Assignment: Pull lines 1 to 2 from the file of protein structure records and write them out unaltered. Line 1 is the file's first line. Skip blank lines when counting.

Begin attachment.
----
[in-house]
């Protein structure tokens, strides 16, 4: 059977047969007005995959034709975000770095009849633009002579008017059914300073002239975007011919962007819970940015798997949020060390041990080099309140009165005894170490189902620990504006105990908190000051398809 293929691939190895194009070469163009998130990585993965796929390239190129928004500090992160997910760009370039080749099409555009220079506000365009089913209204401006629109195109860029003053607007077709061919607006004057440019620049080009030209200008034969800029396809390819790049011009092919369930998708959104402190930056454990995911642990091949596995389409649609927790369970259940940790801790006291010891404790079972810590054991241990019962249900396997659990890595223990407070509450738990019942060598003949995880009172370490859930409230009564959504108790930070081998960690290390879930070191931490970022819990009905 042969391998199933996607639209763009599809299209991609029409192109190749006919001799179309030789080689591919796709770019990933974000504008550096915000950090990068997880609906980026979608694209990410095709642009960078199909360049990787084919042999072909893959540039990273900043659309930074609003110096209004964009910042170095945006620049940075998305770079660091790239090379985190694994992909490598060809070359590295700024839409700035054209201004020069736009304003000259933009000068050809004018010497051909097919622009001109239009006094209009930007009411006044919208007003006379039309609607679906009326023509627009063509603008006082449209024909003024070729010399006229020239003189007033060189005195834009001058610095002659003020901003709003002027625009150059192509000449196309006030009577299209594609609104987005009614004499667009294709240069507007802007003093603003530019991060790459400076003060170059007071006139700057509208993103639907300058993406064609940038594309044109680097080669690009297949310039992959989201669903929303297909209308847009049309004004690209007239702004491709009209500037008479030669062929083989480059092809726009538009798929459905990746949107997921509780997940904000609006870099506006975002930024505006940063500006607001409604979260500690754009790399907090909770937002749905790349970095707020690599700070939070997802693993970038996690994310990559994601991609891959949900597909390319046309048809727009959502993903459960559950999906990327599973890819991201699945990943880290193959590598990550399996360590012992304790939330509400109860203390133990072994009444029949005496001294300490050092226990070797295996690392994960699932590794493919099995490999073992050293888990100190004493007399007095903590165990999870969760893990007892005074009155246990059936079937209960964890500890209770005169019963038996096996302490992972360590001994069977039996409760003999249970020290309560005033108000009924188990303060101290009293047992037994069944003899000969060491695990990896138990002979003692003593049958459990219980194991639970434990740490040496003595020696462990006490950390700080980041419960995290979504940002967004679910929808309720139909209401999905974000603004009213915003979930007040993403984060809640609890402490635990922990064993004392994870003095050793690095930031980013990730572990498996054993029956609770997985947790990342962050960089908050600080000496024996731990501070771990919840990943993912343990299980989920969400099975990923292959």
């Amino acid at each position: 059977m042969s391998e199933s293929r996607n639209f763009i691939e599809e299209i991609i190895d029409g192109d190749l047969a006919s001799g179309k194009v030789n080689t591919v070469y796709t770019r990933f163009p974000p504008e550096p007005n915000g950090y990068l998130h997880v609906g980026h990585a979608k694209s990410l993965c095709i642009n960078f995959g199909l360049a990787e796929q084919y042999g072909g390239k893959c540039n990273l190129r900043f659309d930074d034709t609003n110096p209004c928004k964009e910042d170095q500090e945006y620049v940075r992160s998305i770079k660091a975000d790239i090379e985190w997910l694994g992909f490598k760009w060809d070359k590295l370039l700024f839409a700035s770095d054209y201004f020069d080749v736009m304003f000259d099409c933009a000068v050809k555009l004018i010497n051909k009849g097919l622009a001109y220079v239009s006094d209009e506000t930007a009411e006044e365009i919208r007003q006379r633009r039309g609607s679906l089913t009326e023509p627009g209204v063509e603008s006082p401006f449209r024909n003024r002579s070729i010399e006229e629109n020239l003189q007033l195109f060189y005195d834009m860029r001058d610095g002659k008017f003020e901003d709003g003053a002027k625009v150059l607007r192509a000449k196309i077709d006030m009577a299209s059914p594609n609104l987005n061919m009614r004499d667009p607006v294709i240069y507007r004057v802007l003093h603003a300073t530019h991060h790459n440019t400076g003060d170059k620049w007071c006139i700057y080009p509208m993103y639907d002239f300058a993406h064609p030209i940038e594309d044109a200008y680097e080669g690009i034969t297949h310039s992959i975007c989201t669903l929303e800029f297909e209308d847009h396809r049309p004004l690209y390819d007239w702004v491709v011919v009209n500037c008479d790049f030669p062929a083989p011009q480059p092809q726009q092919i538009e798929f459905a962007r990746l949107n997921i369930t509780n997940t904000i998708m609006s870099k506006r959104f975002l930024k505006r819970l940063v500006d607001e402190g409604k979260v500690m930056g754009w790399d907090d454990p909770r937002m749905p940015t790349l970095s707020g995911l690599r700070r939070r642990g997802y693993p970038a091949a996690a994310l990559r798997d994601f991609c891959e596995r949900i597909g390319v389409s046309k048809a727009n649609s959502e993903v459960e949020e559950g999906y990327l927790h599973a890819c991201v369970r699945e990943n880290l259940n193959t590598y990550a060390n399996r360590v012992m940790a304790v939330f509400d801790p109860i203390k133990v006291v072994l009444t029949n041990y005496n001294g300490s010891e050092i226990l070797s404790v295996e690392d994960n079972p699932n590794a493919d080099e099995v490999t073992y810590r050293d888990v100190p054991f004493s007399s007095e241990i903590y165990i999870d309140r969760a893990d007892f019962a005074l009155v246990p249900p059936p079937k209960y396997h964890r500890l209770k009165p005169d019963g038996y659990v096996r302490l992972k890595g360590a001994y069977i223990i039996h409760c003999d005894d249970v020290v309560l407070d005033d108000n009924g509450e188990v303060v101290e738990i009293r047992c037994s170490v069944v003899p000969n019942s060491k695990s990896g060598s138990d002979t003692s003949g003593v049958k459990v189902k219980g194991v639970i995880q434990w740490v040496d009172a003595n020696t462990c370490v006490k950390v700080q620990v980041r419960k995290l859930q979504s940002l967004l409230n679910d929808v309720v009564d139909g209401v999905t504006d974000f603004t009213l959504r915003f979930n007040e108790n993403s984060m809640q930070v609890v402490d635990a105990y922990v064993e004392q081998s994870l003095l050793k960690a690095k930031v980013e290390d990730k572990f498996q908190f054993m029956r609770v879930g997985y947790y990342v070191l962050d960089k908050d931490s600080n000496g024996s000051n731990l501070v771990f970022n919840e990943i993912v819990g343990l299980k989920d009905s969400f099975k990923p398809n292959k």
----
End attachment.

[in-house]
């Protein structure tokens, strides 16, 4: 059977047969007005995959034709975000770095009849633009002579008017059914300073002239975007011919962007819970940015798997949020060390041990080099309140009165005894170490189902620990504006105990908190000051398809 293929691939190895194009070469163009998130990585993965796929390239190129928004500090992160997910760009370039080749099409555009220079506000365009089913209204401006629109195109860029003053607007077709061919607006004057440019620049080009030209200008034969800029396809390819790049011009092919369930998708959104402190930056454990995911642990091949596995389409649609927790369970259940940790801790006291010891404790079972810590054991241990019962249900396997659990890595223990407070509450738990019942060598003949995880009172370490859930409230009564959504108790930070081998960690290390879930070191931490970022819990009905 042969391998199933996607639209763009599809299209991609029409192109190749006919001799179309030789080689591919796709770019990933974000504008550096915000950090990068997880609906980026979608694209990410095709642009960078199909360049990787084919042999072909893959540039990273900043659309930074609003110096209004964009910042170095945006620049940075998305770079660091790239090379985190694994992909490598060809070359590295700024839409700035054209201004020069736009304003000259933009000068050809004018010497051909097919622009001109239009006094209009930007009411006044919208007003006379039309609607679906009326023509627009063509603008006082449209024909003024070729010399006229020239003189007033060189005195834009001058610095002659003020901003709003002027625009150059192509000449196309006030009577299209594609609104987005009614004499667009294709240069507007802007003093603003530019991060790459400076003060170059007071006139700057509208993103639907300058993406064609940038594309044109680097080669690009297949310039992959989201669903929303297909209308847009049309004004690209007239702004491709009209500037008479030669062929083989480059092809726009538009798929459905990746949107997921509780997940904000609006870099506006975002930024505006940063500006607001409604979260500690754009790399907090909770937002749905790349970095707020690599700070939070997802693993970038996690994310990559994601991609891959949900597909390319046309048809727009959502993903459960559950999906990327599973890819991201699945990943880290193959590598990550399996360590012992304790939330509400109860203390133990072994009444029949005496001294300490050092226990070797295996690392994960699932590794493919099995490999073992050293888990100190004493007399007095903590165990999870969760893990007892005074009155246990059936079937209960964890500890209770005169019963038996096996302490992972360590001994069977039996409760003999249970020290309560005033108000009924188990303060101290009293047992037994069944003899000969060491695990990896138990002979003692003593049958459990219980194991639970434990740490040496003595020696462990006490950390700080980041419960995290979504940002967004679910929808309720139909209401999905974000603004009213915003979930007040993403984060809640609890402490635990922990064993004392994870003095050793690095930031980013990730572990498996054993029956609770997985947790990342962050960089908050600080000496024996731990501070771990919840990943993912343990299980989920969400099975990923292959």